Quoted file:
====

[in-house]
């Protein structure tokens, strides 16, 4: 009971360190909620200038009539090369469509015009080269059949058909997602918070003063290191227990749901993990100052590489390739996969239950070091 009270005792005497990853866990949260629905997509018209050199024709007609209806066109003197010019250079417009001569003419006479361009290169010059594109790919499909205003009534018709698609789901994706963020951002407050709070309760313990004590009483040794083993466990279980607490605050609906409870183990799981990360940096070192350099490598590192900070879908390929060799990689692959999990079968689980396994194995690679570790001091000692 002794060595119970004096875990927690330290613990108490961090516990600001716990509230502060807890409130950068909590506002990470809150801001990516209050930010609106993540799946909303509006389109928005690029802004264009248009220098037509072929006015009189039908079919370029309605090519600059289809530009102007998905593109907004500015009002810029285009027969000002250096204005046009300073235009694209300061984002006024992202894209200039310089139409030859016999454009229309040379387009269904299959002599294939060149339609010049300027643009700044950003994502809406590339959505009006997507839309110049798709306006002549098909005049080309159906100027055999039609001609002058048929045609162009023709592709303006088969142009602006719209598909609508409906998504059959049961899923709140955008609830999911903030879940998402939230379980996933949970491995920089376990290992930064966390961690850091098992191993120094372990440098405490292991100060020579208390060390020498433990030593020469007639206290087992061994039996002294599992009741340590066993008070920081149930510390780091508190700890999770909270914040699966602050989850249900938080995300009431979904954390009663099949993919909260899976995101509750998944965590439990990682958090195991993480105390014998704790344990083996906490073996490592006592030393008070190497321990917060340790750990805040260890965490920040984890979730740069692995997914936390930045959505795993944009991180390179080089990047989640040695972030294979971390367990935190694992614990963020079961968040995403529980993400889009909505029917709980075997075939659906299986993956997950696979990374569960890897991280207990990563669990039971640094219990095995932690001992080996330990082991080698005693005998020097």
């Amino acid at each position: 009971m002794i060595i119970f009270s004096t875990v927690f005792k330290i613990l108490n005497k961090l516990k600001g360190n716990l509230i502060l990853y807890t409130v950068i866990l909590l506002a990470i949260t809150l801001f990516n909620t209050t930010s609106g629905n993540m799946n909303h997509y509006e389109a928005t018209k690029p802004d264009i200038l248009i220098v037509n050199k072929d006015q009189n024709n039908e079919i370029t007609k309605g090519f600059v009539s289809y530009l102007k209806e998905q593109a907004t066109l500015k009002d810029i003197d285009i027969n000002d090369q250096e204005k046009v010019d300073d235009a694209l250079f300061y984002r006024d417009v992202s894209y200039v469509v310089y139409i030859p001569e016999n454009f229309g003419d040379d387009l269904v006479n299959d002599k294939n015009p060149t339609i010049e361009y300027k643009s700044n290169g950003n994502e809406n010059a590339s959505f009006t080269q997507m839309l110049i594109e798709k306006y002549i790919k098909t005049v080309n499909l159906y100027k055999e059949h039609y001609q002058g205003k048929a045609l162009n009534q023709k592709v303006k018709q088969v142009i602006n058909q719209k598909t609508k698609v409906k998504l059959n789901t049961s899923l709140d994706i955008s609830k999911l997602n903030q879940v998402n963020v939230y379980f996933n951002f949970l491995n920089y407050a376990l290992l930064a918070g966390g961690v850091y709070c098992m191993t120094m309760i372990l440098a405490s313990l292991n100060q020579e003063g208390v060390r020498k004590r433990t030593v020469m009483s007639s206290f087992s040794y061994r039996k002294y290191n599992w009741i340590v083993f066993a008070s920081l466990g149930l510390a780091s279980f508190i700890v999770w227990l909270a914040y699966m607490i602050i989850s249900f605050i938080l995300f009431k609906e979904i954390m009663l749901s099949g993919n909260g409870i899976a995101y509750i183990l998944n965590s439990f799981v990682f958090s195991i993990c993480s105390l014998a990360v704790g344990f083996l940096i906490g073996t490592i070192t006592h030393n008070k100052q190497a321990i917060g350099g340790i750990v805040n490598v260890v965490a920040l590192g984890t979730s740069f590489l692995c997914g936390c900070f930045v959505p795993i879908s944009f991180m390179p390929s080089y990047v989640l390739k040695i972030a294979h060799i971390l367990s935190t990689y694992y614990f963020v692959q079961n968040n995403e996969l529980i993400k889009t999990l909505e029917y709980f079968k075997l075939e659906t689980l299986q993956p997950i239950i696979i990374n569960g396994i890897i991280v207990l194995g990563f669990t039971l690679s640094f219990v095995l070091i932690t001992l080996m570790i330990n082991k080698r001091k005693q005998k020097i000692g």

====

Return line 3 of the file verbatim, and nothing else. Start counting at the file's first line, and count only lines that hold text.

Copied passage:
């Amino acid at each position: 009971m002794i060595i119970f009270s004096t875990v927690f005792k330290i613990l108490n005497k961090l516990k600001g360190n716990l509230i502060l990853y807890t409130v950068i866990l909590l506002a990470i949260t809150l801001f990516n909620t209050t930010s609106g629905n993540m799946n909303h997509y509006e389109a928005t018209k690029p802004d264009i200038l248009i220098v037509n050199k072929d006015q009189n024709n039908e079919i370029t007609k309605g090519f600059v009539s289809y530009l102007k209806e998905q593109a907004t066109l500015k009002d810029i003197d285009i027969n000002d090369q250096e204005k046009v010019d300073d235009a694209l250079f300061y984002r006024d417009v992202s894209y200039v469509v310089y139409i030859p001569e016999n454009f229309g003419d040379d387009l269904v006479n299959d002599k294939n015009p060149t339609i010049e361009y300027k643009s700044n290169g950003n994502e809406n010059a590339s959505f009006t080269q997507m839309l110049i594109e798709k306006y002549i790919k098909t005049v080309n499909l159906y100027k055999e059949h039609y001609q002058g205003k048929a045609l162009n009534q023709k592709v303006k018709q088969v142009i602006n058909q719209k598909t609508k698609v409906k998504l059959n789901t049961s899923l709140d994706i955008s609830k999911l997602n903030q879940v998402n963020v939230y379980f996933n951002f949970l491995n920089y407050a376990l290992l930064a918070g966390g961690v850091y709070c098992m191993t120094m309760i372990l440098a405490s313990l292991n100060q020579e003063g208390v060390r020498k004590r433990t030593v020469m009483s007639s206290f087992s040794y061994r039996k002294y290191n599992w009741i340590v083993f066993a008070s920081l466990g149930l510390a780091s279980f508190i700890v999770w227990l909270a914040y699966m607490i602050i989850s249900f605050i938080l995300f009431k609906e979904i954390m009663l749901s099949g993919n909260g409870i899976a995101y509750i183990l998944n965590s439990f799981v990682f958090s195991i993990c993480s105390l014998a990360v704790g344990f083996l940096i906490g073996t490592i070192t006592h030393n008070k100052q190497a321990i917060g350099g340790i750990v805040n490598v260890v965490a920040l590192g984890t979730s740069f590489l692995c997914g936390c900070f930045v959505p795993i879908s944009f991180m390179p390929s080089y990047v989640l390739k040695i972030a294979h060799i971390l367990s935190t990689y694992y614990f963020v692959q079961n968040n995403e996969l529980i993400k889009t999990l909505e029917y709980f079968k075997l075939e659906t689980l299986q993956p997950i239950i696979i990374n569960g396994i890897i991280v207990l194995g990563f669990t039971l690679s640094f219990v095995l070091i932690t001992l080996m570790i330990n082991k080698r001091k005693q005998k020097i000692g």